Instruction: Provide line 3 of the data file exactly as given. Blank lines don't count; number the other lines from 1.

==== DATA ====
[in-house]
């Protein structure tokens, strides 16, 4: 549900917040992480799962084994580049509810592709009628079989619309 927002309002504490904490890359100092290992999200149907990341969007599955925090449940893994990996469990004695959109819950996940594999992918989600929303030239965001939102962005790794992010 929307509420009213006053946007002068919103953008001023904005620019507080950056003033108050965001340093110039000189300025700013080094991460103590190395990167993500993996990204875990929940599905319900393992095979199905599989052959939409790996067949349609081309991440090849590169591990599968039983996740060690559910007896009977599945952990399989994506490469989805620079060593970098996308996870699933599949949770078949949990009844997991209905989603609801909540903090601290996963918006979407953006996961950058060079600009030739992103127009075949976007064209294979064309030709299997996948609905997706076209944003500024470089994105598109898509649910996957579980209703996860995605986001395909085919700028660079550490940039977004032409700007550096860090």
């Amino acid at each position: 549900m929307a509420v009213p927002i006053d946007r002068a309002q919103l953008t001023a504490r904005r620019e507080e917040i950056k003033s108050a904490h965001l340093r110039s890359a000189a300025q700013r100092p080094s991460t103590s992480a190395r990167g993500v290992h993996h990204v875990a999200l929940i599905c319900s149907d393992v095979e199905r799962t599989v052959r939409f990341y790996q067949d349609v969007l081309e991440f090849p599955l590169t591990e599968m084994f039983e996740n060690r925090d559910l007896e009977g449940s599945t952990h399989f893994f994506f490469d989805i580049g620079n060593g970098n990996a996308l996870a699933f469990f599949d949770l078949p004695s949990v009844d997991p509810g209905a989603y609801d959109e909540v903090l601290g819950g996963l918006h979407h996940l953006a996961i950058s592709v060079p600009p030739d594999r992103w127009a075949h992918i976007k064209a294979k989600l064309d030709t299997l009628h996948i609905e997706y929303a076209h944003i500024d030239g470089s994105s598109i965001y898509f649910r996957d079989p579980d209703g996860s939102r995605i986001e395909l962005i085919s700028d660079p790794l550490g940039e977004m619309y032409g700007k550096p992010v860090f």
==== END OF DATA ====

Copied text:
């Amino acid at each position: 549900m929307a509420v009213p927002i006053d946007r002068a309002q919103l953008t001023a504490r904005r620019e507080e917040i950056k003033s108050a904490h965001l340093r110039s890359a000189a300025q700013r100092p080094s991460t103590s992480a190395r990167g993500v290992h993996h990204v875990a999200l929940i599905c319900s149907d393992v095979e199905r799962t599989v052959r939409f990341y790996q067949d349609v969007l081309e991440f090849p599955l590169t591990e599968m084994f039983e996740n060690r925090d559910l007896e009977g449940s599945t952990h399989f893994f994506f490469d989805i580049g620079n060593g970098n990996a996308l996870a699933f469990f599949d949770l078949p004695s949990v009844d997991p509810g209905a989603y609801d959109e909540v903090l601290g819950g996963l918006h979407h996940l953006a996961i950058s592709v060079p600009p030739d594999r992103w127009a075949h992918i976007k064209a294979k989600l064309d030709t299997l009628h996948i609905e997706y929303a076209h944003i500024d030239g470089s994105s598109i965001y898509f649910r996957d079989p579980d209703g996860s939102r995605i986001e395909l962005i085919s700028d660079p790794l550490g940039e977004m619309y032409g700007k550096p992010v860090f």